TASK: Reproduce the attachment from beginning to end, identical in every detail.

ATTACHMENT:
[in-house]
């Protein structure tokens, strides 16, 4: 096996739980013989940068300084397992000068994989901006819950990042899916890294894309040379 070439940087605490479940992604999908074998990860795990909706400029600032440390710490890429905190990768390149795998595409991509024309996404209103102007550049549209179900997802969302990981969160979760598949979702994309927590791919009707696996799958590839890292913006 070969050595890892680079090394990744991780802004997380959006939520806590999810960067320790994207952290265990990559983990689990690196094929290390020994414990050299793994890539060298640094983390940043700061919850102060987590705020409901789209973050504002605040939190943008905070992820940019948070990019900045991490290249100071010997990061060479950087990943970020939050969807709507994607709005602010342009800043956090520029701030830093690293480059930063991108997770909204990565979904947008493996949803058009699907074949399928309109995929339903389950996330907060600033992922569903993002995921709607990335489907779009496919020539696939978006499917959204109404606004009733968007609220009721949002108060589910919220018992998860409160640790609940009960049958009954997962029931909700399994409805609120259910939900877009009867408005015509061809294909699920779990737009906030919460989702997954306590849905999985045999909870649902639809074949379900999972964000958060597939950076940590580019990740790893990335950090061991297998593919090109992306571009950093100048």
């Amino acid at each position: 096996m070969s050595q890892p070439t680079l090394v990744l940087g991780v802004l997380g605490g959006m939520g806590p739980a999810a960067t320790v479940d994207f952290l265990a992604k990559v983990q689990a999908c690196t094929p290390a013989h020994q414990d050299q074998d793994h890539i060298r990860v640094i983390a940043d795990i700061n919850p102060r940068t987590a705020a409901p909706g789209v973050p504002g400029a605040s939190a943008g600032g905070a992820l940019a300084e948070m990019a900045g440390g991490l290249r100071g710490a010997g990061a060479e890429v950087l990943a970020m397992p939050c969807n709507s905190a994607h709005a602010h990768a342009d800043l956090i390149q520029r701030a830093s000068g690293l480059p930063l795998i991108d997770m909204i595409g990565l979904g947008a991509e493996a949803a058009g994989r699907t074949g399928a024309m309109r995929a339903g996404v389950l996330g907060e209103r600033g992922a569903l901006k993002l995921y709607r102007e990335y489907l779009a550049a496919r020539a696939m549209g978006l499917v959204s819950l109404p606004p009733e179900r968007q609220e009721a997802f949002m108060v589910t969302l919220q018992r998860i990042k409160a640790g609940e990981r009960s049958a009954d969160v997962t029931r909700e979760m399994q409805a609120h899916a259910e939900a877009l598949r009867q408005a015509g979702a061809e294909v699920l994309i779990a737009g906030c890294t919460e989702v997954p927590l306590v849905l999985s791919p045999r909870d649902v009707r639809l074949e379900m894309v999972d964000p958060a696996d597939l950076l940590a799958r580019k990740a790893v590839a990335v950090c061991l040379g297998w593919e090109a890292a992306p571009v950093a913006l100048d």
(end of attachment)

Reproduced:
[in-house]
């Protein structure tokens, strides 16, 4: 096996739980013989940068300084397992000068994989901006819950990042899916890294894309040379 070439940087605490479940992604999908074998990860795990909706400029600032440390710490890429905190990768390149795998595409991509024309996404209103102007550049549209179900997802969302990981969160979760598949979702994309927590791919009707696996799958590839890292913006 070969050595890892680079090394990744991780802004997380959006939520806590999810960067320790994207952290265990990559983990689990690196094929290390020994414990050299793994890539060298640094983390940043700061919850102060987590705020409901789209973050504002605040939190943008905070992820940019948070990019900045991490290249100071010997990061060479950087990943970020939050969807709507994607709005602010342009800043956090520029701030830093690293480059930063991108997770909204990565979904947008493996949803058009699907074949399928309109995929339903389950996330907060600033992922569903993002995921709607990335489907779009496919020539696939978006499917959204109404606004009733968007609220009721949002108060589910919220018992998860409160640790609940009960049958009954997962029931909700399994409805609120259910939900877009009867408005015509061809294909699920779990737009906030919460989702997954306590849905999985045999909870649902639809074949379900999972964000958060597939950076940590580019990740790893990335950090061991297998593919090109992306571009950093100048």
């Amino acid at each position: 096996m070969s050595q890892p070439t680079l090394v990744l940087g991780v802004l997380g605490g959006m939520g806590p739980a999810a960067t320790v479940d994207f952290l265990a992604k990559v983990q689990a999908c690196t094929p290390a013989h020994q414990d050299q074998d793994h890539i060298r990860v640094i983390a940043d795990i700061n919850p102060r940068t987590a705020a409901p909706g789209v973050p504002g400029a605040s939190a943008g600032g905070a992820l940019a300084e948070m990019a900045g440390g991490l290249r100071g710490a010997g990061a060479e890429v950087l990943a970020m397992p939050c969807n709507s905190a994607h709005a602010h990768a342009d800043l956090i390149q520029r701030a830093s000068g690293l480059p930063l795998i991108d997770m909204i595409g990565l979904g947008a991509e493996a949803a058009g994989r699907t074949g399928a024309m309109r995929a339903g996404v389950l996330g907060e209103r600033g992922a569903l901006k993002l995921y709607r102007e990335y489907l779009a550049a496919r020539a696939m549209g978006l499917v959204s819950l109404p606004p009733e179900r968007q609220e009721a997802f949002m108060v589910t969302l919220q018992r998860i990042k409160a640790g609940e990981r009960s049958a009954d969160v997962t029931r909700e979760m399994q409805a609120h899916a259910e939900a877009l598949r009867q408005a015509g979702a061809e294909v699920l994309i779990a737009g906030c890294t919460e989702v997954p927590l306590v849905l999985s791919p045999r909870d649902v009707r639809l074949e379900m894309v999972d964000p958060a696996d597939l950076l940590a799958r580019k990740a790893v590839a990335v950090c061991l040379g297998w593919e090109a890292a992306p571009v950093a913006l100048d």